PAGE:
|HDR||Dolby Vision, HDR10, HLG|
|Connectivity||2x HDMI 2.0, 2x HDMI 2.1 (eARC)|
|Key features||Cognitive Processor XR, 5x10W speaker system with 3x actuators and 2x subwoofers, Dolby Atmos, DTS|
|Gaming features||Auto HDR Tone Mapping (PS5), Auto Genre Picture Mode (PS5), Auto Low Latency Mode (ALLM), Variable Refresh Rate (VRR), Game Bar|
- Excellent dedicated PS5 features
- Great, even sound
- No HDR10+
- Not as bright as modern OLED technologies
While much of the above discussion revolves around how to get the best picture from your PS5, we can’t forget about the console’s own manufacturer – Sony. After all, it’s easy to forget that long before it got into the console game, the Japanese company was (and still is) a major player in the broader audiovisual market.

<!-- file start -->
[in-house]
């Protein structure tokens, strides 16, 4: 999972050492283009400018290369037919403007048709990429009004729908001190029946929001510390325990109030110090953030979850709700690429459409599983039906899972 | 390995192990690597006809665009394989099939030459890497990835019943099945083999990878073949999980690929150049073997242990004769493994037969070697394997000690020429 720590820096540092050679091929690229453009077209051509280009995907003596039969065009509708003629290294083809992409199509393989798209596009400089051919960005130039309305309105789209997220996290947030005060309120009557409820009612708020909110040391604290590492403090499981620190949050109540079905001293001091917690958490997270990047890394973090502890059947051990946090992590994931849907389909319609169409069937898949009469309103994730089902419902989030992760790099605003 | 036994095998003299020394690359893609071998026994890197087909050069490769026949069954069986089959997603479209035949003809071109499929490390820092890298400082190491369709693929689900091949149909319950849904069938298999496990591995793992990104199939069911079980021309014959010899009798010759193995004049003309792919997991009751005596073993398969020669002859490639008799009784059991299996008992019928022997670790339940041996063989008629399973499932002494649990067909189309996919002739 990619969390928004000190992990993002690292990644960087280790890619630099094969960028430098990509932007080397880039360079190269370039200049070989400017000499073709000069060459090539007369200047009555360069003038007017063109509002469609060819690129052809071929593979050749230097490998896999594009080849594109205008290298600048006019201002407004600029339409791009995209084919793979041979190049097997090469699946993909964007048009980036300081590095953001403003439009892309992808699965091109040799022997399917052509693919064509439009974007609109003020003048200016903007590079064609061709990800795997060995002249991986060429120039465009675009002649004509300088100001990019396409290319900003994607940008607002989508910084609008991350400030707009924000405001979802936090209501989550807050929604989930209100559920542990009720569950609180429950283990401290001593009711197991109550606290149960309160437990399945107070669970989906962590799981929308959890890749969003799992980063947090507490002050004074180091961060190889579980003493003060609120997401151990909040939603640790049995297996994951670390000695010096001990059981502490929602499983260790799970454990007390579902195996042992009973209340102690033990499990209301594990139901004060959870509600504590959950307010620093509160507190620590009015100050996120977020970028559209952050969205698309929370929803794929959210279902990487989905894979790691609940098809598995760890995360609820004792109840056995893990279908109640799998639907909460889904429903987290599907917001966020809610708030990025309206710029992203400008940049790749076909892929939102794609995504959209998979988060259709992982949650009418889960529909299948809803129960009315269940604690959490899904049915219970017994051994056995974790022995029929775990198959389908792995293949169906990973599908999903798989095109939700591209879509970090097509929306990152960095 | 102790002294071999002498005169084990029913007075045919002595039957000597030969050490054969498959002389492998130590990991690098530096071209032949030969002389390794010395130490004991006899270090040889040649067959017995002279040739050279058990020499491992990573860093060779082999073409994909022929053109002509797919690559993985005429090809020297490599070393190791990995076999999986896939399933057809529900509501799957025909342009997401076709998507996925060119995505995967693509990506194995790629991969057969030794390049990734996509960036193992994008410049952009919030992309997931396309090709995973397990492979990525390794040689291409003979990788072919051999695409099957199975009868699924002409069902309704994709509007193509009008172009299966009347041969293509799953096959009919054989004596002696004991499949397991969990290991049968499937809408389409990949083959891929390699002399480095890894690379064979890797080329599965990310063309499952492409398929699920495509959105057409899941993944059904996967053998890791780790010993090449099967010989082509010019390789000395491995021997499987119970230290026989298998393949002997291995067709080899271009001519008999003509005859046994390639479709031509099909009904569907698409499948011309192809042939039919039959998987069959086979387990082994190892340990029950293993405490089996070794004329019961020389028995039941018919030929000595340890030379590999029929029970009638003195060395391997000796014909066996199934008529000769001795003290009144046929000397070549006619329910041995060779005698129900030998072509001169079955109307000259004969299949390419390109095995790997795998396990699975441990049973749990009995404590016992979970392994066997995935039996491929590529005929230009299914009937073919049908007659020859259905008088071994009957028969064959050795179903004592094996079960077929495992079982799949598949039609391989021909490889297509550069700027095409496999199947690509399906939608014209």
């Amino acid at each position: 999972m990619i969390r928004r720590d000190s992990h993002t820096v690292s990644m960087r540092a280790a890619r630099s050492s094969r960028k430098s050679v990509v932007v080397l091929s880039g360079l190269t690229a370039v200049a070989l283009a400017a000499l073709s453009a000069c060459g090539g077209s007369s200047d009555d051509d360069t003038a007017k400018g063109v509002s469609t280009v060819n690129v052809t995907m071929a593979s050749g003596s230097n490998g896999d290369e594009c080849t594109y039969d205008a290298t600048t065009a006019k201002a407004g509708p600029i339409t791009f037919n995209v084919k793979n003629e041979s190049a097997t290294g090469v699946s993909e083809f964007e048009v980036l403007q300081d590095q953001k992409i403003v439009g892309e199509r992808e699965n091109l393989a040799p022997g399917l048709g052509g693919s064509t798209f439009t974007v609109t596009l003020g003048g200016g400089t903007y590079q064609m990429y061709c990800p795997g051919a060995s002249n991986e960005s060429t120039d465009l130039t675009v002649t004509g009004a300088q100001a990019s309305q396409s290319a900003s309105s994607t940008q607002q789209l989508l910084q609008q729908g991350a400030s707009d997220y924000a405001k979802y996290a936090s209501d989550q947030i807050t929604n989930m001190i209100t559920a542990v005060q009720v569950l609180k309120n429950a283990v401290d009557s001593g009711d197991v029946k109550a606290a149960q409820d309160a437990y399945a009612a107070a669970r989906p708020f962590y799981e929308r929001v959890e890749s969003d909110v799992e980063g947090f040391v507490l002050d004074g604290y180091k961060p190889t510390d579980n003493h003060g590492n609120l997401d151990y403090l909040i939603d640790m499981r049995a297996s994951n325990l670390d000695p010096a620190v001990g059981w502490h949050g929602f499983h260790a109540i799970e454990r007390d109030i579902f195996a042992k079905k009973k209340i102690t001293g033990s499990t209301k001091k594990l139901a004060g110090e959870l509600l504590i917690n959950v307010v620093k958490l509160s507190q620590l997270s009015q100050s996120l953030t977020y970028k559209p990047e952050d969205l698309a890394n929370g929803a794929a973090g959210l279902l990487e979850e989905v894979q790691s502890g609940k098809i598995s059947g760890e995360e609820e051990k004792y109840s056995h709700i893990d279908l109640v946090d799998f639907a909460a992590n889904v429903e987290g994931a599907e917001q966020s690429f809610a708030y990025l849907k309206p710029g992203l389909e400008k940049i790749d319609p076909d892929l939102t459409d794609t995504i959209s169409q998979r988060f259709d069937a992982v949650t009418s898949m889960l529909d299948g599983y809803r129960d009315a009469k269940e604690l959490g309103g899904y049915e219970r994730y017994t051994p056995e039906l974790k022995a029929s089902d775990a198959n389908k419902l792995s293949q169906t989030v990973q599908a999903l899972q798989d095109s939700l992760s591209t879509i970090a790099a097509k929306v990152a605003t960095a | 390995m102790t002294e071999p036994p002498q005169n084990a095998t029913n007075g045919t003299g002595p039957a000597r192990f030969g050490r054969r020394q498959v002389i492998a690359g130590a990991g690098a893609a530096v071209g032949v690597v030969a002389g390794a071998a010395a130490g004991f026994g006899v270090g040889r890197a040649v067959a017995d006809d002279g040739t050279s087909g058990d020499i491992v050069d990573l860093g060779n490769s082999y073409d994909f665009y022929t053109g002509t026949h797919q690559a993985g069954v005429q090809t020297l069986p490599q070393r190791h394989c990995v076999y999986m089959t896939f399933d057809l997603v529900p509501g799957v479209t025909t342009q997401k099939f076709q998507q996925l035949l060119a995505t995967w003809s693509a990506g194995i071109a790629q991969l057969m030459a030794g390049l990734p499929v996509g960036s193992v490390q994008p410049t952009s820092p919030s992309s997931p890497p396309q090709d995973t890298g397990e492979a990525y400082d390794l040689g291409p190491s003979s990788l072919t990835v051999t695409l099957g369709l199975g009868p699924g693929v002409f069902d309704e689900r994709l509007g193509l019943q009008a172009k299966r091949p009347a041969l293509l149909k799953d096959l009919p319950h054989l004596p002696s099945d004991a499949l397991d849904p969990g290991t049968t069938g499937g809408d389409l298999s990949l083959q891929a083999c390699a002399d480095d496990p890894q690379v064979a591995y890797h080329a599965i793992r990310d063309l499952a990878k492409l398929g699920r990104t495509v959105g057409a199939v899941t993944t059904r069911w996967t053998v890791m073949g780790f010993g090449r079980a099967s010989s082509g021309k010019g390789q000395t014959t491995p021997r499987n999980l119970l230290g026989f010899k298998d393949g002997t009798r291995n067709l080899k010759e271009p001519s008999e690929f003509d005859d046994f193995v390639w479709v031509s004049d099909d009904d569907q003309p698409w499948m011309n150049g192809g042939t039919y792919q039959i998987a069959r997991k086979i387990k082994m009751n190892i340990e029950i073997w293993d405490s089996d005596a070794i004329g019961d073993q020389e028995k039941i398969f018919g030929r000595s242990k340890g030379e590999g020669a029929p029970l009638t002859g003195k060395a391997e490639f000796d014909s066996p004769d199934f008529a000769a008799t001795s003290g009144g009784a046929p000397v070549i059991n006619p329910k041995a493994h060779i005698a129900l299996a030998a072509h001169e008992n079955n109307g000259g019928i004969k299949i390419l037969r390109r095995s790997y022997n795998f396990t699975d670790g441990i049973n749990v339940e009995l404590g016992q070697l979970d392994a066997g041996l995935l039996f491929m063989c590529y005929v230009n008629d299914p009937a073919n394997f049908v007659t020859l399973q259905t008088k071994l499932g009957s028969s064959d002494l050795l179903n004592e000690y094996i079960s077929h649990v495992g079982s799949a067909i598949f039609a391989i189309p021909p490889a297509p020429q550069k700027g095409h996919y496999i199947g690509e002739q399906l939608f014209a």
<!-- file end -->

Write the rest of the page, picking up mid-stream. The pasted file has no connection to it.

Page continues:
When it comes to the A80L, then, it’s unsurprising that Sony has added some bonus features to its own mid-range OLED which are specifically designed to get the most out of its console. While the PS5 can only take advantage of HDR10 here – an odd standard considering it doesn’t support the Dolby Vision Sony has opted to go for here – the company has managed to incorporate its own auto HDR tone mapping technology, allowing the PS5 to produce the best HDR image possible, without you having to tinker with complex settings.
While the A80L doesn’t benefit from Samsung’s QD-OLED or LG’s MLA technologies, it’s still an impressive TV thanks largely to the excellent capabilities of its Cognitive XR processor, and you’ll still get those true blacks thanks to its infinite contrast ratio.